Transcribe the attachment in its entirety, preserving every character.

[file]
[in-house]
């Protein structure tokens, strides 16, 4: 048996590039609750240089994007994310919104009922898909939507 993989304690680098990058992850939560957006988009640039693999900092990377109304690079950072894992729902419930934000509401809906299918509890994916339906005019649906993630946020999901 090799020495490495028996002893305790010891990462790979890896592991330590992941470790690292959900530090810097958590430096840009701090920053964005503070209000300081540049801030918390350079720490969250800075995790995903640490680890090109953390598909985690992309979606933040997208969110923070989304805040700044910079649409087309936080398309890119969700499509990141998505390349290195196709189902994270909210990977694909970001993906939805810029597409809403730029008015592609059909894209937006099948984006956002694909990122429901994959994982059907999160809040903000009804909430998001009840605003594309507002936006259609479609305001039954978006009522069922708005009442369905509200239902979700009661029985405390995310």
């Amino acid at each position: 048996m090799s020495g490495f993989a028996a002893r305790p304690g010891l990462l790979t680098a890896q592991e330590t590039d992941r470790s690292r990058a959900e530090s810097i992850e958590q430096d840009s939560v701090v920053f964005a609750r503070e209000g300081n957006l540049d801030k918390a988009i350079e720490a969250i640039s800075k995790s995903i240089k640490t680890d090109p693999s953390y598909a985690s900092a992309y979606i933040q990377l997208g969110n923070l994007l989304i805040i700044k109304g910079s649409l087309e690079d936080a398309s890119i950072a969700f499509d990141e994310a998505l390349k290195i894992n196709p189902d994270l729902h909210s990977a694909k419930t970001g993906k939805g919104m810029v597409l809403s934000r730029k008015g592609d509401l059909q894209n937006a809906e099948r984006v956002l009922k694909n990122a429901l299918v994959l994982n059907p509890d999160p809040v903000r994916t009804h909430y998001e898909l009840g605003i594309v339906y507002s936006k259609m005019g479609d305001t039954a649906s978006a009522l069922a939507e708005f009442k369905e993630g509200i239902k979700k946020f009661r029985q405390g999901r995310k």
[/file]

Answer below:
[in-house]
């Protein structure tokens, strides 16, 4: 048996590039609750240089994007994310919104009922898909939507 993989304690680098990058992850939560957006988009640039693999900092990377109304690079950072894992729902419930934000509401809906299918509890994916339906005019649906993630946020999901 090799020495490495028996002893305790010891990462790979890896592991330590992941470790690292959900530090810097958590430096840009701090920053964005503070209000300081540049801030918390350079720490969250800075995790995903640490680890090109953390598909985690992309979606933040997208969110923070989304805040700044910079649409087309936080398309890119969700499509990141998505390349290195196709189902994270909210990977694909970001993906939805810029597409809403730029008015592609059909894209937006099948984006956002694909990122429901994959994982059907999160809040903000009804909430998001009840605003594309507002936006259609479609305001039954978006009522069922708005009442369905509200239902979700009661029985405390995310």
């Amino acid at each position: 048996m090799s020495g490495f993989a028996a002893r305790p304690g010891l990462l790979t680098a890896q592991e330590t590039d992941r470790s690292r990058a959900e530090s810097i992850e958590q430096d840009s939560v701090v920053f964005a609750r503070e209000g300081n957006l540049d801030k918390a988009i350079e720490a969250i640039s800075k995790s995903i240089k640490t680890d090109p693999s953390y598909a985690s900092a992309y979606i933040q990377l997208g969110n923070l994007l989304i805040i700044k109304g910079s649409l087309e690079d936080a398309s890119i950072a969700f499509d990141e994310a998505l390349k290195i894992n196709p189902d994270l729902h909210s990977a694909k419930t970001g993906k939805g919104m810029v597409l809403s934000r730029k008015g592609d509401l059909q894209n937006a809906e099948r984006v956002l009922k694909n990122a429901l299918v994959l994982n059907p509890d999160p809040v903000r994916t009804h909430y998001e898909l009840g605003i594309v339906y507002s936006k259609m005019g479609d305001t039954a649906s978006a009522l069922a939507e708005f009442k369905e993630g509200i239902k979700k946020f009661r029985q405390g999901r995310k």